Today, I got home from urgent care with bronchitis. Bummer.

AZ Spring Fling

The AZ Spring Fling 2008 is fast approaching, I am hoping to find some more volunteers (leaders and sweepers) in the next few weeks and finalize schwag, beer, party times and demo days. Check the website for ride dates and more information.

I should know by tomorrow if Rocky Mountain will be demoing along with Yeti.

Night rider

If I had my way, I think I would ride the bike more often at night. On my commute to work everyday, I usually get the chance to test out some lights and trails, but I am feeling the urge to do some more night riding, post-24 hour race. So this week I am hoping to get a few night rides in this week to test out my battery setups (minewt, bi, and trinewt) and to do full moon ride (86 the lights). Tomorrow, I will be riding out at 50-year trail (assuming my lungs continue to get better) with SunDog and some other friends.

Monday, February 18, 2008

Riding in Circles

The AZ Star had a good summary of the 24 hours of the Old Pueblo, although they are still quoting the mileage as 17 instead of 16 for each lap. There is a database that you can use to search the results also.

Looks Dave C. did pretty good up in Moab with a time of 7:46. Congrats! Still waiting to here some info on Scott's vacation (I think he was taking his bike).

Thanks again to Yuri for cheering me on and volunteering at the 24 HOP. And Tom, great job on your your solo riding, see you in March.

24 HOP Results



The unofficial results have been posted for the men's solo. I managed to crank out 13 laps for 7th place, mostly with the help of my amazing pit crew (Stephanie especially, but Brett, Max, Kevin and Cat also) and friends/family watching the live results online. Thanks to everyone for my 1st successful 24 hour solo race.

I did succumb to sleeping at 430am after finishing lap 10, party due to a cough (that I still have). I slept for about an hour and coughed up mucus for another hour before mustering up courage to get back on the bike for another 3 laps. I rolled in at about 11:50am, 10 minutes before the cut off and opted to call it a day instead of doing one more lap. It was great riding with everyone that came out, Brett, Jeff, Max, Toby, Kevin, and Mike.

Things I learned from my first solo 24 race:
  • Buy new shorts, my new Pearl Ultra Sensors were amazing, I did not wear chamosis (nor have I ever) and walked away with no butt problems after 22 hours in the saddle. Using the paper race bib for toilet paper works when you have to go in the middle of the course
  • Drink coffee early and often, I only had one cup of it in the morning... I needed to drink more
  • Find support. Pit crews are priceless. Friends and family online, anything to keep you going. Tell them your lofty goal so you are accountable to walk the talk
  • Carry some quick links with you so when you chain breaks, you do not have to limp back to camp
  • Cliff shot blocks are the key to nutrition. In an earlier post, I toted the love of Hammer Gel, nothing is further from the truth when doing a 24 hour race. Shot blocks are oh so yummy and are square gummy works, plus they are easier to eat and the wrapper is not all gross when you put it in your back pocket. I must have ate about 15 packets of shot blocks.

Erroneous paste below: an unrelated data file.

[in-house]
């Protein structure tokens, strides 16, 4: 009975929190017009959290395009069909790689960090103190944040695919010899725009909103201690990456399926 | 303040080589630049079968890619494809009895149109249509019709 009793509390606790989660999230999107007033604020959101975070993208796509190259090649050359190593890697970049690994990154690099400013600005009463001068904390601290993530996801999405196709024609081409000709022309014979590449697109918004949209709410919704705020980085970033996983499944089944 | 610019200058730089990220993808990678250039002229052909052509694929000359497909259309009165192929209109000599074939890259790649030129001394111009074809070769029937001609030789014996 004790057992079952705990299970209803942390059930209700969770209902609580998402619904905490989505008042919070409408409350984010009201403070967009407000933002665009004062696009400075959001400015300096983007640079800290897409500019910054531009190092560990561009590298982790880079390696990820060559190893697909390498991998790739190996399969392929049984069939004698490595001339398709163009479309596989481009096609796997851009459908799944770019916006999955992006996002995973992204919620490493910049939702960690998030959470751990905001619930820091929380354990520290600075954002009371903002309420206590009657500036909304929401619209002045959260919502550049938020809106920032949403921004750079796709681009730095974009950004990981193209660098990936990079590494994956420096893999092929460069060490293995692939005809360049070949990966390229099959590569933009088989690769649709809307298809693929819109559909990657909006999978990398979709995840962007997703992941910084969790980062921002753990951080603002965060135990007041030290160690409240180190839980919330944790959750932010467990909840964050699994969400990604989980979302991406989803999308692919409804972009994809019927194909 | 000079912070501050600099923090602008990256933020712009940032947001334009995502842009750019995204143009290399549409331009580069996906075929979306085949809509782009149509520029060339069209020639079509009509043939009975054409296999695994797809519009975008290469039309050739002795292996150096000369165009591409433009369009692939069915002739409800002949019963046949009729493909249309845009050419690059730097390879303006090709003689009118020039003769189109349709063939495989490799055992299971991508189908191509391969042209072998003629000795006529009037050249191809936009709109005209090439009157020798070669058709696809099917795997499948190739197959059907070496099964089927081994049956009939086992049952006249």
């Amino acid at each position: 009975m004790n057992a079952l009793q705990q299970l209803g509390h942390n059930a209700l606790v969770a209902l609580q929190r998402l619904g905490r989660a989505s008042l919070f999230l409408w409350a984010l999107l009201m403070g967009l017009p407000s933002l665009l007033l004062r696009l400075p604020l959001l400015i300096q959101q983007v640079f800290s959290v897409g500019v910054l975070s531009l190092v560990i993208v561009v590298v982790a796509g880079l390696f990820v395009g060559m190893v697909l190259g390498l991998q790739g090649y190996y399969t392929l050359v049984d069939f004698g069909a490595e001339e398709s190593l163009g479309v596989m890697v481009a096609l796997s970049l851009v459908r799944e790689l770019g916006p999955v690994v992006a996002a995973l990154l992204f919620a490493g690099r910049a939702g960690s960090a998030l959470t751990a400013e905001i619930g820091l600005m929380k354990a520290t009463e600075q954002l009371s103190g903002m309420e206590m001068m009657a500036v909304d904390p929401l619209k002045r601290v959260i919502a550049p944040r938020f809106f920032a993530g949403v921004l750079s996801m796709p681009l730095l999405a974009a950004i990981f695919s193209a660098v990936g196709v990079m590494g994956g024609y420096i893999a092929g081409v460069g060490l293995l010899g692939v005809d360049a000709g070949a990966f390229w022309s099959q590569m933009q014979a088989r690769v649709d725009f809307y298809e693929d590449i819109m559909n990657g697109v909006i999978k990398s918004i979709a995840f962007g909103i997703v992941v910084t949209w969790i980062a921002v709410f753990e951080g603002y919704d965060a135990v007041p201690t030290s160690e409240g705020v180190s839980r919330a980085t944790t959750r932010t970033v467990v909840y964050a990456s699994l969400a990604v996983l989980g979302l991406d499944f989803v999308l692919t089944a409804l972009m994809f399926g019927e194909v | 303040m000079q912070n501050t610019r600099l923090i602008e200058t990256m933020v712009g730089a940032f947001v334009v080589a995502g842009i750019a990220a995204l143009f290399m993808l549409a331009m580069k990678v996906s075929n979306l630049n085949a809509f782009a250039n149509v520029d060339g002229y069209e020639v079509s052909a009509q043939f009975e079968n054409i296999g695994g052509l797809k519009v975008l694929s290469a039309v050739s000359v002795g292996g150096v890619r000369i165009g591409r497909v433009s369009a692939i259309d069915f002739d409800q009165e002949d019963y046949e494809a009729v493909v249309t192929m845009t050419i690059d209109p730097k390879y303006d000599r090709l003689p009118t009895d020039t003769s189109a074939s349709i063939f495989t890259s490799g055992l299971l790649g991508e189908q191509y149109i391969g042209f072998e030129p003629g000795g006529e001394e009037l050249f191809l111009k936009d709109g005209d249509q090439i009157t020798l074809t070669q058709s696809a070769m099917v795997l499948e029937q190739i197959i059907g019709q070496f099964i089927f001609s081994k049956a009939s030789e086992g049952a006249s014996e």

• Eat plenty of Spam. One of the most classic memories was riding by Lee every night lap. He was on the side of the trail with a campfire, cooking Spam and handing it out to fatigued riders like myself from a stick. He is one hellova guy for being out there with weather in the 20s..
  • Changing gloves, shorts, jerseys, shoes is not necessary, just do what you do best... ride and ride. I rode 200+ miles with the same everything, just had to change my bike since my full suspension's chain broke and lights/batteries
  • You cannot drink beer after you ride 200 miles if you are sick, you have to suck on melted, old cough drops that have been in Max's truck for weeks

Friday, February 15, 2008

Snow on 24 Hour Course


Taken this morning at the starting line of 24 hours of Old Pueblo, a friend of my Mom's sent this photo to her. I am still packing and plan on heading out this evening to the course.

24 Hour Race in the Old Pueblo

Picture from Tom, my neighbor at 24 Town this weekend

It is raining here in Tucson today and I have still not had a chance to fully pack my gear and go set up camp for tomorrow's race. My solo effort will start at (enter western music) high noon on Saturday and end at high noon on Sunday. The plan is to ride the entire time. This roughly equals around 200+ miles, assuming I can stay at roughly the same pace.

For those making it out, here is a link of the map.


We will be camped on Granite Constuction Rd, close to the big rock drop that everyone rides down. As you start to make the turn right, we are on the left side of the road. Look for my benz if you plan on going out. If you do come out, they usually charge $5 or canned food for parking (since it is on AZ Trust Land).

Any friends and family that are out-of-state, you can check up on race results by going here. Knowing that a few of you out there in cyberspace are watching the results or dreaming of watching me at 3am when I want to go to bed might help me to do one more lap until the sun comes up.

I am finishing packing and repacking things today, a few of the items:
  • 4 Red Bulls